Michael Saunders: Trade Candidate?


Things are weird between the Seattle Mariners and Michael Saunders these days. There was the whole thing with Jack Zduriencik, which was just super odd and seemingly unnecessary. The team believed in Saunders through all those years of struggles and development, then responded to his best year yet by calling him out in front of the media. Bad move.

Not like things are exactly improving, as the organization has been non-commital about his role next year. One would think he’d be a big part of the 2015 M’s, since he was the team’s best outfielder last year. He’s a good hitter and a good fielder, which means he’s one less health issue away from being a very valuable player. But now it’s an open question whether or not he’ll even be around much longer.

Tacoma News-Tribune beat writer Bob Dutton fields lots of questions on Twitter, and today he was asked if he thought Saunders would be traded. His reply: “wouldn’t bet on it not happening.” Beat writers aren’t general managers, and Dutton’s words shouldn’t be interpreted as much more than a hunch. But it’s an informed hunch, from someone closer to the team than most. And it’s a hunch that seems to go where this has seemingly been headed for a little while now.

Whether or not a Saunders trade would make sense is impossible to say with any kind of certainty. He’s presumably available because of a problem his current organization has with him, so that’s a knock. What that says about the way the Mariners value him remains to be seen. But most important is what other team’s think he’s worth, relative to what Seattle thinks he’s worth.

If the Mariners are down on Saunders while the rest of baseball is not-down on him, then there’s a good chance the guy gets moved. But if he gets moved, it should only be for fair value. The Mariners might have a lower opinion of him than the rest, but that affects how much they’re able to get in a trade. They’ve basically made as much public knowledge, and so they’re in an awkward position. They have leverage, but they used to have more leverage.

There’s rarely any point in trading a guy for less than what he’s worth, but in this case it’s easy to envision the Mariners making exactly that mistake. Not to say that’s what will happen if Saunders is traded – just that these are the ingredients for a less-than-fair swap. GMZ has made extremely good trades, extremely bad trades, and all kinds of trades that fall somewhere in the middle. He’s not the kind of swapper you can pin down easily. There’s no guarantee a Saunders trade would net a poor return.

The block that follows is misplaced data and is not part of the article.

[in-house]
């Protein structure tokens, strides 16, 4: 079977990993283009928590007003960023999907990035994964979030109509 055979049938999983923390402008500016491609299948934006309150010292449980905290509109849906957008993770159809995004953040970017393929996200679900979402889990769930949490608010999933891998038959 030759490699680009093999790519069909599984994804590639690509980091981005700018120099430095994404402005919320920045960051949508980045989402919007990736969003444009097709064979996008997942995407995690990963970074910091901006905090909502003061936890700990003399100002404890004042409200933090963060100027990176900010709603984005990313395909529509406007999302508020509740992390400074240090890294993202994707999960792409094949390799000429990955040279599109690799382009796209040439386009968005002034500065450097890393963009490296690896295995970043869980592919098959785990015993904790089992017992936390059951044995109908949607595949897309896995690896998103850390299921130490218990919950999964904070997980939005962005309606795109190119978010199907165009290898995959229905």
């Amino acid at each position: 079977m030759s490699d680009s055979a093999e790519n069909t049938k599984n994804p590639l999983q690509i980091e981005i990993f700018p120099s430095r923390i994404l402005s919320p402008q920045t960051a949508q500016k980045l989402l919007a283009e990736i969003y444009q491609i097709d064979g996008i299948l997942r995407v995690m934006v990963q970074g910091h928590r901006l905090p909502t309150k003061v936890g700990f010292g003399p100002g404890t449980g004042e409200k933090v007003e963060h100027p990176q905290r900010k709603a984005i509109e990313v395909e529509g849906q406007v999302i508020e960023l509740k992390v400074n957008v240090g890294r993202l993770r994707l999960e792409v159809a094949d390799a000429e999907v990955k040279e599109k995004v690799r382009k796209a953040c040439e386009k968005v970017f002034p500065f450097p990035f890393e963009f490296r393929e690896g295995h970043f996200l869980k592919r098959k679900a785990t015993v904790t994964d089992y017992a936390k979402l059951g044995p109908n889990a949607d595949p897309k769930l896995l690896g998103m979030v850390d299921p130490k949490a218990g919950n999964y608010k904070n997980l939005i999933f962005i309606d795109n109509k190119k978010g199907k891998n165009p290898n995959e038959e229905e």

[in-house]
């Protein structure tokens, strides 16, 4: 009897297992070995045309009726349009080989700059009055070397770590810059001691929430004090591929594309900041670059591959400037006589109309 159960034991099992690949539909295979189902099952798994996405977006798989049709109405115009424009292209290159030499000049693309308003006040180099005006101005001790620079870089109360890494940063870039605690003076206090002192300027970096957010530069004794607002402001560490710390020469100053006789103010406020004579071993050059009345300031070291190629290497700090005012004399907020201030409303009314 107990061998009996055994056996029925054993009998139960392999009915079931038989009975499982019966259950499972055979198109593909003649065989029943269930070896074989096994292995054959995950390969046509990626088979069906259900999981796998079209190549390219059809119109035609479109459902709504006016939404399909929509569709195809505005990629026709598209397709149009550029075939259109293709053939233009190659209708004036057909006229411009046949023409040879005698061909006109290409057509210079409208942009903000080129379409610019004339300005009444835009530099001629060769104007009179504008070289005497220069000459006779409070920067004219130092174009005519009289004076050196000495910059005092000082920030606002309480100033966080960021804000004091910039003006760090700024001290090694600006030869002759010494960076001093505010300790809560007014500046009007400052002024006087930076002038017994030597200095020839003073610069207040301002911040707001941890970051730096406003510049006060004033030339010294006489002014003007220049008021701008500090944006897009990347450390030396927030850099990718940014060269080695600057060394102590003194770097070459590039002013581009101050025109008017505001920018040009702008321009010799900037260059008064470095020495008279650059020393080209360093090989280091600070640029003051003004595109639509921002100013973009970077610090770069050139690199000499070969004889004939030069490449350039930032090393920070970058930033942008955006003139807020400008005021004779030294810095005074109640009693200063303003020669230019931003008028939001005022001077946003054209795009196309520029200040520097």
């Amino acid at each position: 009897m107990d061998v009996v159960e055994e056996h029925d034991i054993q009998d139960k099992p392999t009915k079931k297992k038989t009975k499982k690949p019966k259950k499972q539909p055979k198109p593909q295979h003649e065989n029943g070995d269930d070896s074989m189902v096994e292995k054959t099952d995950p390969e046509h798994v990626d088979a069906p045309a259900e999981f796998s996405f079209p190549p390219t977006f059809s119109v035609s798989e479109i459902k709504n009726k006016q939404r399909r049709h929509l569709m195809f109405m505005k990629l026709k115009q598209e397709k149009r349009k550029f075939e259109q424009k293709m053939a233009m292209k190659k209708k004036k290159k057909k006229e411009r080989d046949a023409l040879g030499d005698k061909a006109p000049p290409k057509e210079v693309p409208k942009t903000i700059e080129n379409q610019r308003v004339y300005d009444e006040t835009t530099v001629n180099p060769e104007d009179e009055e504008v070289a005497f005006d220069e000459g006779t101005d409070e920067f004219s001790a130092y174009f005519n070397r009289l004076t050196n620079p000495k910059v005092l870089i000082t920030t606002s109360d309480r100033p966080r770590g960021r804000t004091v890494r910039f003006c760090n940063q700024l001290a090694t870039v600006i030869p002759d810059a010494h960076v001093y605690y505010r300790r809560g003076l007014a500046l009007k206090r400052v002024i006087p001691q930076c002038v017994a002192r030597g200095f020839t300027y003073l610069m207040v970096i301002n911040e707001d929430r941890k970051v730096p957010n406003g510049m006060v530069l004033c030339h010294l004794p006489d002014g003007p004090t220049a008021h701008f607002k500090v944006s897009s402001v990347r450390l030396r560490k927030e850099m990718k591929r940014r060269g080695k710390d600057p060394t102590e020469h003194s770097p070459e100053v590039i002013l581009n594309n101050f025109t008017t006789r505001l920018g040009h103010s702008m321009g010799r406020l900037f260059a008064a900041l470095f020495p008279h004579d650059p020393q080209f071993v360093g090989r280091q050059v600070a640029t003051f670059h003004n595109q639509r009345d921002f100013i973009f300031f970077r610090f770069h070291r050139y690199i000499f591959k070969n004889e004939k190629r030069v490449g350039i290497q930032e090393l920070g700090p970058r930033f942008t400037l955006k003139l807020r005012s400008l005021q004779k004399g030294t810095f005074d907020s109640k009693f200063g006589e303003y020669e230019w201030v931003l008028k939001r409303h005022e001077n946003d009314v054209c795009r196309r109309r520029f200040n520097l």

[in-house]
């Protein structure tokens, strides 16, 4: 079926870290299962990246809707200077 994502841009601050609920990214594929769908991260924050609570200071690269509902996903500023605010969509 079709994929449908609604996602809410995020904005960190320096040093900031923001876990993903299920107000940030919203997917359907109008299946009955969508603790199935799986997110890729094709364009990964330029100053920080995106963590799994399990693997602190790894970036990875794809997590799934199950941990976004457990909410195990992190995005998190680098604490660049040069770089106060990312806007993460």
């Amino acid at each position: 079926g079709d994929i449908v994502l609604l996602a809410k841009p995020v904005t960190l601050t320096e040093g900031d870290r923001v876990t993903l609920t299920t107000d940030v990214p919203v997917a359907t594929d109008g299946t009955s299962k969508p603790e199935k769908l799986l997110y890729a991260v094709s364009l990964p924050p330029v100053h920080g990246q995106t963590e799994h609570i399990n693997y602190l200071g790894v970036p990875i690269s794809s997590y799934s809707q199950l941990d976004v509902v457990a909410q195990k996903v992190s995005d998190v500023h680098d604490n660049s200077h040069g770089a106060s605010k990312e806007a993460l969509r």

Trading Michael Saunders means trading the team’s best outfielder, after all, and there’s really no reason for the M’s to evaluate him as anything less than that. If someone wants to offer spare parts for him, tell them no. If someone wants to offer a young, controllable piece for him, then you think about it. Same as with any other player, of course. Saunders is good, so trade him for something good, if you feel the need. If the only way to trade him is for something bad, then keep him. That simple.

But he’s the team’s best outfielder, after all, and the team doesn’t exactly have… any… other good outfielders. Dustin Ackley? Now there’s a trade candidate. The bat’s coming around, maybe, and he’s now proficient in left field while presumably remaining a strong second baseman. Trading Saunders means Ackley’s your de-facto best outfielder, and he’s not even an outfielder, really.

It would seem, then, that Saunders is the exact type of player the Mariners should not trade: he’s young, he’s good, he’s cheap, and he plays the position at which the team is easily the thinnest. There’s nothing the M’s need more than quality outfielders. That’s what Saunders is. Yet he, of all people, is the guy who’s name is dominating the rumor mill?

Trading Saunders would be goofy. Maybe he’s a Percy Harvin, where you really can’t keep him around no matter how talented he is. But there’s really no indication that this situation is anything like that, or anything at all. It went from Saunders being a player on a team to Saunders being thrown under the bus and made into a trade candidate, just like that, without any real incident to stoke it that we know of. So maybe the Mariners are pissed at him. Doesn’t make him any less important as a baseball player.

We’ll have to wait and see what happens, of course. In five months the Mariners will open their spring training camp, and Michael Saunders may or may not be there. If he’s not, let’s hope there’s a good reason and a better group of outfielders. If there’s not, we’ll all likely be left scratching our heads and wondering what went wrong.